Monday, June 30, 2014

Round Table Meet

The Kashmiri Pandit exodus is now into its 25th year. For the first time Kashmiri Pandits see a ray of hope in a national leader. Prime Minister Narendra Modi’s robust espousal of the national interest, a no non-sense approach to security related challenges and an unqualified commitment to national integrity are particularly a matter of assurance for us, the Hindus of Kashmir in exile.

Along with this hope have risen some apprehensions too. Whether those in the government vested with the task, are sufficiently aware of the issues and the challenges involved? Are they reaching out to the community for wider consultations?

The recent spate of meetings the senior government officials and some ministers have had with the usual suspects from within the community is a matter of concern. Also, linking the return of the exiled community to the valley with only money, jobs and land is even bigger reason for alarm. This is a renewed attempt to sell the same non-solutions that the old congress governments have been attempting in the past. Such attempts tend to reduce our exodus from the valley to some kind of a natural calamity like famine flood or earth quake.       

Roots in Kashmir, the frontline organization of the exiled Kashmiri Pandits, organized a ‘Round Table Conference” in Delhi, where the leading Kashmiri Pandit organizations and credible individual activists were invited. The agenda was to discuss the critical prerequisites for a viable and sustainable rehabilitation of Kashmiri Hindus in the valley.

The round Table was attended by Dr. Agnishekar, Convenor Panun Kashmir and Dr. Ajay Chungroo,  Chairman Panun Kashmir, Sh.Rakesh Razdan, Vice President, Kashmiri Samiti Delhi, Sh.Amit Raina, Coordinator, APMCC, Sh.Kundan Kashmiri, President, Kashmiri Pandit Conference, Sh.Veerji Wangoo, President, Youth for Panun Kashmir, Sh. Sunil Shakdar, Chairman S K Foundation, Sh.Pavitra Handoo, Former President Kashmir Overseas Association, Sh.Ashish Zutshi, Roots in Kashmir, Sh. R.K Mattoo, Former Editor, The New Indian Express,  Dr. S S Toshkhani, well known Poet, Linguist, writer & scholar, Sh.P.L.Razdan and Ashok Zalpuri, known community activists  amongst others.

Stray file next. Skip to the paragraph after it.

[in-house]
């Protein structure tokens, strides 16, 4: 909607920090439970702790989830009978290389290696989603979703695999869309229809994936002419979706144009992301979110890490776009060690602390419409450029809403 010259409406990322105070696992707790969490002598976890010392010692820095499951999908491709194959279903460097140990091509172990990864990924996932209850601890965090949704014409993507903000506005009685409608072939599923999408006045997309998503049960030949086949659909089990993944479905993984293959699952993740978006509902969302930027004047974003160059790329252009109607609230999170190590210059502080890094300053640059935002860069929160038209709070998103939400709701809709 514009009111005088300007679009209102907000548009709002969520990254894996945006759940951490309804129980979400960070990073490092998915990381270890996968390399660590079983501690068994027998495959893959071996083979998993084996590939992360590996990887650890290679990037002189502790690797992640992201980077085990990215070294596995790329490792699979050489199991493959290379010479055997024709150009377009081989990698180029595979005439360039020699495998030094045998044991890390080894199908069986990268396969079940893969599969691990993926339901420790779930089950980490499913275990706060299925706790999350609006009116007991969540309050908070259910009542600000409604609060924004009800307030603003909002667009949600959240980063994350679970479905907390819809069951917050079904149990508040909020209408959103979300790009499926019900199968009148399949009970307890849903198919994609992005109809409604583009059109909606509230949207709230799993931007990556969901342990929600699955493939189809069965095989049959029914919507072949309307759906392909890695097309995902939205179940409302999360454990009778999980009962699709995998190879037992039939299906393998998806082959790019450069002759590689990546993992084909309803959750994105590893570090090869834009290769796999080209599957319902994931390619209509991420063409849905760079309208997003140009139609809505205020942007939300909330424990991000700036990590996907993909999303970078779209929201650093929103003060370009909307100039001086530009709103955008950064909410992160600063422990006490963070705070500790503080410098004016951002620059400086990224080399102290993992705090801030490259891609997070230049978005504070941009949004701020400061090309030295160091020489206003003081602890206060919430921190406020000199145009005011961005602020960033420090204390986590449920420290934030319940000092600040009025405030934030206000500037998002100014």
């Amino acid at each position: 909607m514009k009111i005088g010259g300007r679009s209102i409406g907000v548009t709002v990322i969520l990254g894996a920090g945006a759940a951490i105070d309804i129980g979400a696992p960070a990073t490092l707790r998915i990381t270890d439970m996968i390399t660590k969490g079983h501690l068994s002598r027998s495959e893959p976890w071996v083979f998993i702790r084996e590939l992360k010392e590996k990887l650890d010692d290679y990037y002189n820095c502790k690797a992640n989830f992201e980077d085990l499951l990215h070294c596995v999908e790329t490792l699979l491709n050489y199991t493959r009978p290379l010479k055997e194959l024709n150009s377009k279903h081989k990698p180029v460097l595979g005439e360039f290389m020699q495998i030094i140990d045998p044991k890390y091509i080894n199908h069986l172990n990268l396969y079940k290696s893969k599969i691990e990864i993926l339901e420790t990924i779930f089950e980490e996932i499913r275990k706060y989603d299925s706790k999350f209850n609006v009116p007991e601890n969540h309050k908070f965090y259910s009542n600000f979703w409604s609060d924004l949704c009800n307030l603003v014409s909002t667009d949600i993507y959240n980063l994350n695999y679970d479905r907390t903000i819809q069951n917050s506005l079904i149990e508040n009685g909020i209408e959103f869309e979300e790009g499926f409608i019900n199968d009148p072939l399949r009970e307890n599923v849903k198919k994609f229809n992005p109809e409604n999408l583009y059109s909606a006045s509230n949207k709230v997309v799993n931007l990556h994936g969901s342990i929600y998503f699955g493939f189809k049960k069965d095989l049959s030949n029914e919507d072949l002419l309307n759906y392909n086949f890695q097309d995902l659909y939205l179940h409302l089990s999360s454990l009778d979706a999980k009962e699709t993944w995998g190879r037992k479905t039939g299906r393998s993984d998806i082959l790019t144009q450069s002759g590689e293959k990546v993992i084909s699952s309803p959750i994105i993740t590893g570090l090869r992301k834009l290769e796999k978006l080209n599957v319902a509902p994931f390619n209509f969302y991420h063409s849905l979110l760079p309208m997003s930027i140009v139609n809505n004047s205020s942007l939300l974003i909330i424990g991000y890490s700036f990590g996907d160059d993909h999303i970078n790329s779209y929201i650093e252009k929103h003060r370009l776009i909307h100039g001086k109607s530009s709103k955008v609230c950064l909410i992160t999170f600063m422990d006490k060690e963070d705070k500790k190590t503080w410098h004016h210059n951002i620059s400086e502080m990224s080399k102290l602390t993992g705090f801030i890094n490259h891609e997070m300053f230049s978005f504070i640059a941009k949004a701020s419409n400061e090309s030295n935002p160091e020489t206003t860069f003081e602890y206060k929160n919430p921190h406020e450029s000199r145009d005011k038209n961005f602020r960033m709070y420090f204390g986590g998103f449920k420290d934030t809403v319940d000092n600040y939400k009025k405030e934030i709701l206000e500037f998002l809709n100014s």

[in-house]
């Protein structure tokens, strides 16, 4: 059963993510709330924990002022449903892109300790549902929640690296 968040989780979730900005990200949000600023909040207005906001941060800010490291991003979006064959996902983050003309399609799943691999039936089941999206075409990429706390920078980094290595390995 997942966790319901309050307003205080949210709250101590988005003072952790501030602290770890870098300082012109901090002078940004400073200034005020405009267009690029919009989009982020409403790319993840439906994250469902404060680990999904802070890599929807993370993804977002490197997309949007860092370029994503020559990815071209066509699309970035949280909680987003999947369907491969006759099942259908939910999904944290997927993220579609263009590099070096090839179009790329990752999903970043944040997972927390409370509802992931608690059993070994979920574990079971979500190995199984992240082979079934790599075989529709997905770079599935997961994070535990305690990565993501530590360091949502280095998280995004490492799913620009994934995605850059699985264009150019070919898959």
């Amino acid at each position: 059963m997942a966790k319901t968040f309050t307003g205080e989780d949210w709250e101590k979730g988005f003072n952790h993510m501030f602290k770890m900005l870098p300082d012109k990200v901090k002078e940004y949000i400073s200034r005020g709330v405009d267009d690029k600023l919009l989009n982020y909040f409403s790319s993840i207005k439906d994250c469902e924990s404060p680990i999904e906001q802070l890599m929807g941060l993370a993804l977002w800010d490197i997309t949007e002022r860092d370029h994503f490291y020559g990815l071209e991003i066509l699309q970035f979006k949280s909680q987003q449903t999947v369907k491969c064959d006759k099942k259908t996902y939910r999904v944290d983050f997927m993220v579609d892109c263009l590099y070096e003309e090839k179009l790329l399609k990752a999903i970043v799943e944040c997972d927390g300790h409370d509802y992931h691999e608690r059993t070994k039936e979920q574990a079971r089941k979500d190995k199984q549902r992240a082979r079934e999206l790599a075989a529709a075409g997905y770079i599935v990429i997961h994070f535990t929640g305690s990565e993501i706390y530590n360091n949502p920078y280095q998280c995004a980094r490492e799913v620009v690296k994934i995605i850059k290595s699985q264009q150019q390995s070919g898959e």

A unanimous resolution was passed by the participants representing the community, clearly identifying the 4 non-negotiables for the return of the Kashmiri Pandits:

1.    Acceptance of the problem as religious cleansing and genocide - It was resolved that the issue of return and rehabilitation of Kashmiri Hindus to Kashmir valley cannot be addressed without recognizing the fact that they were subjected to religious cleansing  and genocide which eventually lead to their displacement. Addressing the issue of return and rehabilitation of Kashmiri Hindus in any other concocted context only compounds the problem and is tantamount to denial of genocide.

2.    Forming a Tribunal of Justice - It was resolved that the government of India should recognize the problem of uprootment of Kashmiri Hindus as genocide and invoke the covenants of prevention of genocide. It was further resolved the government of India should create a tribunal on the pattern of Nuremberg trials to bring the perpetrators of genocide of Kashmiri Hindus to justice.

3.    Centrally Administrative Place, One Territory - It was resolved that Kashmiri Hindus be rehabilitated at one centrally administered territory in Kashmir valley with free flow of Indian Constitution. A sustainable and permanent return of Kashmiri Hindus will be possible only in such a dispensation.

4.    Accession of Kashmir is non-negotiable - It was resolved that accession of Jammu and Kashmir to India is final and irrevocable.


Tuesday, May 6, 2014

Kashmiri Pandits protest Omar Abdullah's remark on their exodus

Sunday, 4 May 2014 - 10:40pm IST Updated: Sunday, 4 May 2014 - 10:45pm IST | Place: Srinagar | Agency: PTI            
A group of Kashmiri Pandits today held a protest over recent remarks by Jammu and Kashmir Chief Minister Omar Abdullah that the exodus of the community from the Valley took place in 1990 when Jagmohan was the Governor.